By: Pooja Gundimeda
India is undeniably facing an epidemic which has taken the lives of thousands of women, both young and old. Daily rape and sexual assault is plaguing the country, and has become increasingly common in recent years—gradually embedding itself into Indian culture and social norms. According to the National Crime Records Bureau 2013 report, 24,923 rape cases were reported across India in 2012, and that number has increased with an average of 92 rape cases filed each day in 2015. In 98 percent of these cases, the victim knew the perpetrator. And, more commonly than not, a family friend or relative was responsible for brutal assault of the woman. India’s history of misogyny may be a contributing factor in why many Indian women are treated as if they are mens’ property; this trend is not only reflected in Indian culture, but is also seen implicitly in the lack of laws that could hold perpetrators of rape and sexual assault accountable. However, the presence of sexual assault and rape has become such a common occurrence that even the Indian government has taken notice.
Recently, the story of an Indian sexual assault made international headlines. Priyanka Reddy, a veterinarian, was gang-raped by four men and then later strangled to death. To cover their tracks, the men dumped her body under a bridge and lit her on fire. As the news of this horrendous case spread, thousands of citizens were left outraged—leading to protests all over the country.
Even though countless women come forward and report cases like this to the police, the police often fail to act on the information and the perpetrator gets away unscathed. Because of this lack of consequences, a pattern has formed and sexual assault is becoming more common in India. Unfortunately, if the police do believe the victim, they are limited in what they can do because of the lack of laws pertaining to assault. Rape is not punished severely, which continues to fuel the cycle of rapists walking freely. In order to change this, the police must start to believe victims of sexual assault, and new laws must be implementated by the Indian government. These new laws must hold the perpetrators of sexual assault more accountable for their actions. Such laws could include the introduction of longer prison sentences, as a deterrent to further instances of sexual assault. To stop the cycle of victim blaming, these items must occur simultaneously.
Outside of implementing more stringent laws relating to sexual assault, India still needs to focus on changes within its society moving forward. Although victim blaming and vague laws cause many of the issues, the root of the problem still needs to be addressed: India needs to shift cultural attitudes towards women.
Promisingly, the government has made multiple attempts to help women feel more safe. One of these methods is through an app called Himmat that connects Indian women to the local police using chat features. The app includes technology that allows the user to take pictures in the moment to document the crime. Unfortunately, though apps like these do their best to connect women to the police, there is poor connectivity in many regions, which makes the apps less reliable. Another attempt to help women feel safer is an initiative to prevent women from working the night shift, in response to data showing that one third of women feel unsafe working during the night shifts in industrial jobs in India. By not allowing women to work the night shift, these women would not have to travel at night, when crime is known to be higher. However, Indian women are not in favor of these changes and are angered by this policy because it exacerbates the gender inequality they feel in the workforce. Though these attempts have been made to make women feel safer, they fail to target the main problem at hand: the general treatment of women in their society.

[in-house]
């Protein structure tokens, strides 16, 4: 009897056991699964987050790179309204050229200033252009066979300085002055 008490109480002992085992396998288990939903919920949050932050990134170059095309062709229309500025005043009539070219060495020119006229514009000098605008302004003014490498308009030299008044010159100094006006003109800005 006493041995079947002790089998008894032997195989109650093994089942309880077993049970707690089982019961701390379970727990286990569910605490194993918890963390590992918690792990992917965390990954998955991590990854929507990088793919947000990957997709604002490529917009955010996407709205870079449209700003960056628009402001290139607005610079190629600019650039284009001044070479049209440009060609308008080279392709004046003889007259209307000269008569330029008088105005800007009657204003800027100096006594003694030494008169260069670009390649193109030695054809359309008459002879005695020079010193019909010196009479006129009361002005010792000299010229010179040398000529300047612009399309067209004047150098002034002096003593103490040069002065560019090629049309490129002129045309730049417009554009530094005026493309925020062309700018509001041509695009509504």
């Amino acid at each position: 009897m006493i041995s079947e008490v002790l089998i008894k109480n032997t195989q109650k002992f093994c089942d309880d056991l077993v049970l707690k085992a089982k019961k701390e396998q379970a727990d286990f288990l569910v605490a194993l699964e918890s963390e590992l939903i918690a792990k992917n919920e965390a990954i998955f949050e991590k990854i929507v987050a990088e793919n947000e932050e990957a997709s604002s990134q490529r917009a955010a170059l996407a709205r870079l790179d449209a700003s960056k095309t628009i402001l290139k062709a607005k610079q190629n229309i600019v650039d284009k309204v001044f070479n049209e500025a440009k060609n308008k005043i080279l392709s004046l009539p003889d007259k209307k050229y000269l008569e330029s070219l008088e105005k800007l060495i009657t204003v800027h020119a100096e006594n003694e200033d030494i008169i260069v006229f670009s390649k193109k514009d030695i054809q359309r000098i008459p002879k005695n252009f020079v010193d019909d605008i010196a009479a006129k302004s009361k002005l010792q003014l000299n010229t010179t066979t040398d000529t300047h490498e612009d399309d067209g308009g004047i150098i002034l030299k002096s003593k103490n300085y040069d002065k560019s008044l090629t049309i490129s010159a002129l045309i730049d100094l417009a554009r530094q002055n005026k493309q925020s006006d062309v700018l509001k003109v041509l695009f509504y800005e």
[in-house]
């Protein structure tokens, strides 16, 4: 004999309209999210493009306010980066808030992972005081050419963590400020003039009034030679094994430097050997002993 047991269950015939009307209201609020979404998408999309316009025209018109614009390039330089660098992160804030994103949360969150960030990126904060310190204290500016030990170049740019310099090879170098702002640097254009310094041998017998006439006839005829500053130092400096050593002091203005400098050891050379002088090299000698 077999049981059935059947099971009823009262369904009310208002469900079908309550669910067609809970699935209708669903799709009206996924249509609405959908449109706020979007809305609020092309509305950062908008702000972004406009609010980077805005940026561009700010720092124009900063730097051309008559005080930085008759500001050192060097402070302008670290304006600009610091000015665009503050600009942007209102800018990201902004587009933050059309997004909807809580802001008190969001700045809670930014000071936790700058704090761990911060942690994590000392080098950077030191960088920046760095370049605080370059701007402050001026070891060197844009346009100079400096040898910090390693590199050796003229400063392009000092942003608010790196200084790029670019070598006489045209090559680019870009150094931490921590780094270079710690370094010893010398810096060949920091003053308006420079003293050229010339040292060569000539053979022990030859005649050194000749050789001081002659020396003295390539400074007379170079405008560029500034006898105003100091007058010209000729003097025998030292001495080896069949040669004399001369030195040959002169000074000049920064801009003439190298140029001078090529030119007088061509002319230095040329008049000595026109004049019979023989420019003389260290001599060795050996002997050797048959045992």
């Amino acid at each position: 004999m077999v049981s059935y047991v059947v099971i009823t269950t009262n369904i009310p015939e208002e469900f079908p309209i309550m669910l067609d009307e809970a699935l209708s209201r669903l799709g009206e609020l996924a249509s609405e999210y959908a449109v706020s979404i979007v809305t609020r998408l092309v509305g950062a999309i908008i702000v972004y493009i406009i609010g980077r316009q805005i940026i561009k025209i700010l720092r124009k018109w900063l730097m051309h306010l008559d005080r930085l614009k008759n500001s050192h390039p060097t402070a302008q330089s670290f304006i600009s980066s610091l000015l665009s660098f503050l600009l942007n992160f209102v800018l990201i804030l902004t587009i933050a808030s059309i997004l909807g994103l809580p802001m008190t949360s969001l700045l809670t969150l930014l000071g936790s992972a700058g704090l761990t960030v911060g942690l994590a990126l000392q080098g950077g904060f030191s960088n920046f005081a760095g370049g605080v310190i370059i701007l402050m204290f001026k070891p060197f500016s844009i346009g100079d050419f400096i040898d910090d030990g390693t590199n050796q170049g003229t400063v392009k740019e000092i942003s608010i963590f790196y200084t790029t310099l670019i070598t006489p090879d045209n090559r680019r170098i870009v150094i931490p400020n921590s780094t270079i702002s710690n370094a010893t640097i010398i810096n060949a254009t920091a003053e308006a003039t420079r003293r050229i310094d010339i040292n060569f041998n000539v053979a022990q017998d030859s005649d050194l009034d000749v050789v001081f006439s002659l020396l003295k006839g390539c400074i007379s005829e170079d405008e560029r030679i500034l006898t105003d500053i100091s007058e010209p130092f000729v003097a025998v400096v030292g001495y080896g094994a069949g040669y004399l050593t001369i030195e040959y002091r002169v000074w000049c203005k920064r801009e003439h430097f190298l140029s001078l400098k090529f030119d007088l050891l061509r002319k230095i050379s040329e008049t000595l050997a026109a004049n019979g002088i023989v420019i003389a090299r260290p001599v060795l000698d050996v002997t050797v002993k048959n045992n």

Studies have shown that rape and sexual assault cases decrease when the quality and quantity of male sexual education increases. Countries like Sweden and the Netherlands have mandatory sexual education, and the results show that rape and sexual assault rates decrease significantly. Therefore, an increase in male sexual education could potentially help target the rape culture that has become the norm in India. Currently, India is choosing to “fix” the female side of the problem, instead of trying to stop rape and sexual assault from occurring. The focus on limiting women rather than reforming male attitudes toward women is extremely problematic.
While the elimination of victim blaming and creation of stricter sexual assault laws will help with rape culture, nothing with change until men’s attitudes about women in countries like India are changed. As proven in other countries, rape and sexual assault levels decrease when there is an increase in sexual education. If implemented in India, not only would the normality of rape culture significantly decrease, countless lives would be saved. The Indian government’s strategy for combating rape is further limiting women. But, considering that women are the predominant victim group of sexual assault in India, the government should be trying to remedy this problem by focusing on men and changing their both their view of women and their attitudes about rape and sexual assault. Although Priyanka Reddy could not be saved, through men’s sexual education and changing perspectives, countless other women in the future can be helped.